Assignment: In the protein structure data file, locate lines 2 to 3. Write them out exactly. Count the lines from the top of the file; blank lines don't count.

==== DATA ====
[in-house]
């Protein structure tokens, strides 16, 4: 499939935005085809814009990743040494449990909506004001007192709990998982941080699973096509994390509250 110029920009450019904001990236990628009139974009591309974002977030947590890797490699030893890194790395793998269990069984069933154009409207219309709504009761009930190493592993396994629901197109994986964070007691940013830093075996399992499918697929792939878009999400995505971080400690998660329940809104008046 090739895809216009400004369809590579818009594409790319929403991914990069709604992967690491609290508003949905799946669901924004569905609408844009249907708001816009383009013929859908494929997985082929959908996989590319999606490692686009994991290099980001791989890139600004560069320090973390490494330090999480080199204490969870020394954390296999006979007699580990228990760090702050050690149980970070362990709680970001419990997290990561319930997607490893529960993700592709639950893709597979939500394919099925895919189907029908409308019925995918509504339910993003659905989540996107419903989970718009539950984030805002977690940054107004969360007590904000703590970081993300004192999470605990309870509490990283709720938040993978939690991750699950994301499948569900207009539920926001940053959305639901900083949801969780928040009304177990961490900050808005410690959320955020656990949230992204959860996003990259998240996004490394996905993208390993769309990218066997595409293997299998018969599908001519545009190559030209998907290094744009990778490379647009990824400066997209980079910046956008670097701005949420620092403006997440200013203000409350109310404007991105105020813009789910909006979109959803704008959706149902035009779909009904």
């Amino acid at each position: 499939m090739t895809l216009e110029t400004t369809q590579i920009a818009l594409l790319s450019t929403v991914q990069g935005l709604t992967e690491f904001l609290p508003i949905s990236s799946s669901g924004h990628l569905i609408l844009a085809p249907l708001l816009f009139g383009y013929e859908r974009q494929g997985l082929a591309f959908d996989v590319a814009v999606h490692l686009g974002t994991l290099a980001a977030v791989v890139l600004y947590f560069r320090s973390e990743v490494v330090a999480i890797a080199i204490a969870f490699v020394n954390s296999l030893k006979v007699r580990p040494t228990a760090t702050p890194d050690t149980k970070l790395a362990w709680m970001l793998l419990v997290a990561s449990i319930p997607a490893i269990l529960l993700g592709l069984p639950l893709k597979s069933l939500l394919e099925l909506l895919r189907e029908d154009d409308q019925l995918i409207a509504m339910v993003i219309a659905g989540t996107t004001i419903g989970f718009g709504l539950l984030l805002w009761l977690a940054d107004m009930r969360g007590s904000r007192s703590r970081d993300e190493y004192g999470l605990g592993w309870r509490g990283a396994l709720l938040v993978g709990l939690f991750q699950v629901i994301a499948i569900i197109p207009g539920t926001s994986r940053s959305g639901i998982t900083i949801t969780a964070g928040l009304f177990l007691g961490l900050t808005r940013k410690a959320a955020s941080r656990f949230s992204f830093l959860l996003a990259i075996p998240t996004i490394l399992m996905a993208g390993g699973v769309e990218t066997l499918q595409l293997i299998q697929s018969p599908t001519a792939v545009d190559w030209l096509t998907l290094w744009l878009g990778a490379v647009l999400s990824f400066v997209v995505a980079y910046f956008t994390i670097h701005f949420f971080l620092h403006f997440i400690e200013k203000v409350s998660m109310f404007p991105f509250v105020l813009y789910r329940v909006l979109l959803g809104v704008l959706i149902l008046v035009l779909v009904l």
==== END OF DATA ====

């Protein structure tokens, strides 16, 4: 499939935005085809814009990743040494449990909506004001007192709990998982941080699973096509994390509250 110029920009450019904001990236990628009139974009591309974002977030947590890797490699030893890194790395793998269990069984069933154009409207219309709504009761009930190493592993396994629901197109994986964070007691940013830093075996399992499918697929792939878009999400995505971080400690998660329940809104008046 090739895809216009400004369809590579818009594409790319929403991914990069709604992967690491609290508003949905799946669901924004569905609408844009249907708001816009383009013929859908494929997985082929959908996989590319999606490692686009994991290099980001791989890139600004560069320090973390490494330090999480080199204490969870020394954390296999006979007699580990228990760090702050050690149980970070362990709680970001419990997290990561319930997607490893529960993700592709639950893709597979939500394919099925895919189907029908409308019925995918509504339910993003659905989540996107419903989970718009539950984030805002977690940054107004969360007590904000703590970081993300004192999470605990309870509490990283709720938040993978939690991750699950994301499948569900207009539920926001940053959305639901900083949801969780928040009304177990961490900050808005410690959320955020656990949230992204959860996003990259998240996004490394996905993208390993769309990218066997595409293997299998018969599908001519545009190559030209998907290094744009990778490379647009990824400066997209980079910046956008670097701005949420620092403006997440200013203000409350109310404007991105105020813009789910909006979109959803704008959706149902035009779909009904």
């Amino acid at each position: 499939m090739t895809l216009e110029t400004t369809q590579i920009a818009l594409l790319s450019t929403v991914q990069g935005l709604t992967e690491f904001l609290p508003i949905s990236s799946s669901g924004h990628l569905i609408l844009a085809p249907l708001l816009f009139g383009y013929e859908r974009q494929g997985l082929a591309f959908d996989v590319a814009v999606h490692l686009g974002t994991l290099a980001a977030v791989v890139l600004y947590f560069r320090s973390e990743v490494v330090a999480i890797a080199i204490a969870f490699v020394n954390s296999l030893k006979v007699r580990p040494t228990a760090t702050p890194d050690t149980k970070l790395a362990w709680m970001l793998l419990v997290a990561s449990i319930p997607a490893i269990l529960l993700g592709l069984p639950l893709k597979s069933l939500l394919e099925l909506l895919r189907e029908d154009d409308q019925l995918i409207a509504m339910v993003i219309a659905g989540t996107t004001i419903g989970f718009g709504l539950l984030l805002w009761l977690a940054d107004m009930r969360g007590s904000r007192s703590r970081d993300e190493y004192g999470l605990g592993w309870r509490g990283a396994l709720l938040v993978g709990l939690f991750q699950v629901i994301a499948i569900i197109p207009g539920t926001s994986r940053s959305g639901i998982t900083i949801t969780a964070g928040l009304f177990l007691g961490l900050t808005r940013k410690a959320a955020s941080r656990f949230s992204f830093l959860l996003a990259i075996p998240t996004i490394l399992m996905a993208g390993g699973v769309e990218t066997l499918q595409l293997i299998q697929s018969p599908t001519a792939v545009d190559w030209l096509t998907l290094w744009l878009g990778a490379v647009l999400s990824f400066v997209v995505a980079y910046f956008t994390i670097h701005f949420f971080l620092h403006f997440i400690e200013k203000v409350s998660m109310f404007p991105f509250v105020l813009y789910r329940v909006l979109l959803g809104v704008l959706i149902l008046v035009l779909v009904l």